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Meditation: Just Do It!

By Jeff Brooks

Editor’s Note: This is the second of a three-article series on meditation (Zen) and the martial arts. This article examines some of the techniques and methods of meditation itself. Part one, “Holding Hands With Zen: The Martial Arts Connection - An Interview With Jeff Brooks” discusses how Zen complements the martial arts by helping to develop total concentration without thought, something that allows greater spontaneity of action. The third article in this series, “Fighting Zen – How Mediation Can Enhance Your Fighting Skills,” by Christopher Caile, will discuss how Zen skills are actually put to use in fighting and self-defense situations.

The traditional descriptions of meditation in the Buddhist tradition are many and varied. But they all share some aspects. In our tradition, our practice of shikantaza, or "just sitting," we withdraw our senses and allow our minds to settle down. We sit with legs folded, on a round cushion (zafu) which elevates the base of the spine slightly above the knees. We keep the spine tall, not leaning left or right, forward or back. The head is high, not tipping over. The tip of the tongue touches the back of the top teeth. Other alternatives for sitting are to kneel (seiza) with the aid of a short bench (seiza bench) to elevate the hips, or to use a chair for those with physical limitations.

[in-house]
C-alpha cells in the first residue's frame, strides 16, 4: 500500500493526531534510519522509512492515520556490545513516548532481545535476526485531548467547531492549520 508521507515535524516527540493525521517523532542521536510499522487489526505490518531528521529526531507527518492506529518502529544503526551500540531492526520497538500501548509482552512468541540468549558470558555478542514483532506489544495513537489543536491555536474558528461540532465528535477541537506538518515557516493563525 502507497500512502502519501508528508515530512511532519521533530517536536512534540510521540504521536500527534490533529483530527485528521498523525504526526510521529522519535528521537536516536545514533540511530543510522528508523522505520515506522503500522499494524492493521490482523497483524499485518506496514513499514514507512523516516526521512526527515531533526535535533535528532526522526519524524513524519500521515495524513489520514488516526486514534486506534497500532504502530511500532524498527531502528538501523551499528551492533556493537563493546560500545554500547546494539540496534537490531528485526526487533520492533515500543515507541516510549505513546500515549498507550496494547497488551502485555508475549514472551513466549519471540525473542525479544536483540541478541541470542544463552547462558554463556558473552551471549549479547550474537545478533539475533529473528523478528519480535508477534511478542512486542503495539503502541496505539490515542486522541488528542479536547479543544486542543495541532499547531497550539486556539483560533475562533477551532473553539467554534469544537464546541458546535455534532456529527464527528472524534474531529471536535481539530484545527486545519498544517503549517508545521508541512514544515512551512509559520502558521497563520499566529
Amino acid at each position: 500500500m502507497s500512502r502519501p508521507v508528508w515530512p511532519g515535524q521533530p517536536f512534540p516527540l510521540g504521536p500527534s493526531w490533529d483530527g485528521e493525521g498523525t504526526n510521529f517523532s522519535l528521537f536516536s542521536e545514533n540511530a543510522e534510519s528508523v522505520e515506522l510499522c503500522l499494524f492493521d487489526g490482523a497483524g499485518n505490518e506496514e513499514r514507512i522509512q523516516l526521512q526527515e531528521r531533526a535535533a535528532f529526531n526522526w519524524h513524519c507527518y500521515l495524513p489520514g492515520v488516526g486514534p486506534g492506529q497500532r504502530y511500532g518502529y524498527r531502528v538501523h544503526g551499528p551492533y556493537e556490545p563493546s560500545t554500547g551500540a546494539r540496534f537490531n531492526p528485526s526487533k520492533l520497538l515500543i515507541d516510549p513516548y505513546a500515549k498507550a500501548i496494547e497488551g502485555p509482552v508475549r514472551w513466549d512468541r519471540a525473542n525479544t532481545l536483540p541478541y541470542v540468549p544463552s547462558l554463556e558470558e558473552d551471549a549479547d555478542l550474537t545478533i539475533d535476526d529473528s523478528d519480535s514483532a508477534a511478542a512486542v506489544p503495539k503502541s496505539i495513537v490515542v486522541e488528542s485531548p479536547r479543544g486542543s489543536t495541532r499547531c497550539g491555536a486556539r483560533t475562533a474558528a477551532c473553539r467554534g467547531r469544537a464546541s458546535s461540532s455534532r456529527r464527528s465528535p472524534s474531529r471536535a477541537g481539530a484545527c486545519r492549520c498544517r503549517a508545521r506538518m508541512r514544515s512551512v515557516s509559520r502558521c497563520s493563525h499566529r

There are esoteric explanations for all of these elements, but they all have ordinary practical functions. For example, the tongue position allows our swallow impulse to subside, so we can sit more peacefully. The eyes are neither all the way open nor all the way closed, just half-open and cast down about 45 degrees, with a relaxed gaze. The hands are cupped, left inside the right, the thumbs touching lightly to form a small circle, with the arms resting on the thighs.

Some people find it difficult at first, but after a while it becomes natural. This posture is very stable, allowing you to enter a relaxed physical state without tipping over. In our style we sit facing the wall, which minimizes visual distraction. In other styles people sit facing one another, or in rows facing a teacher or altar.

The environment in which we meditate ought to be without too much stimulation - it should be quiet, not too bright or too dark, not too hot and not too cold, without strong odors or perfumes, and without the likelihood of disturbance from people or animals. We should avoid moving - in order to scratch and itch or to relax a muscle - because the sound of us moving may distract others, and also because it stimulates our own sense of touch. If you let it, the urge to move will subside and you can sit very deeply.

We make an effort to withdraw the five senses of perception so that we let go of our habit of grasping at sight, sound, smell, taste and touch. We also withdraw our mental grasping at thought. That is: we just sit. If, when you are sitting, you notice that your mind is slack and you begin falling asleep, don't yield to it, just sit strong and tall. If you notice you are agitated and fantasizing, planning, remembering and so on, let it go ("open the hand of thought") and just sit. That's it.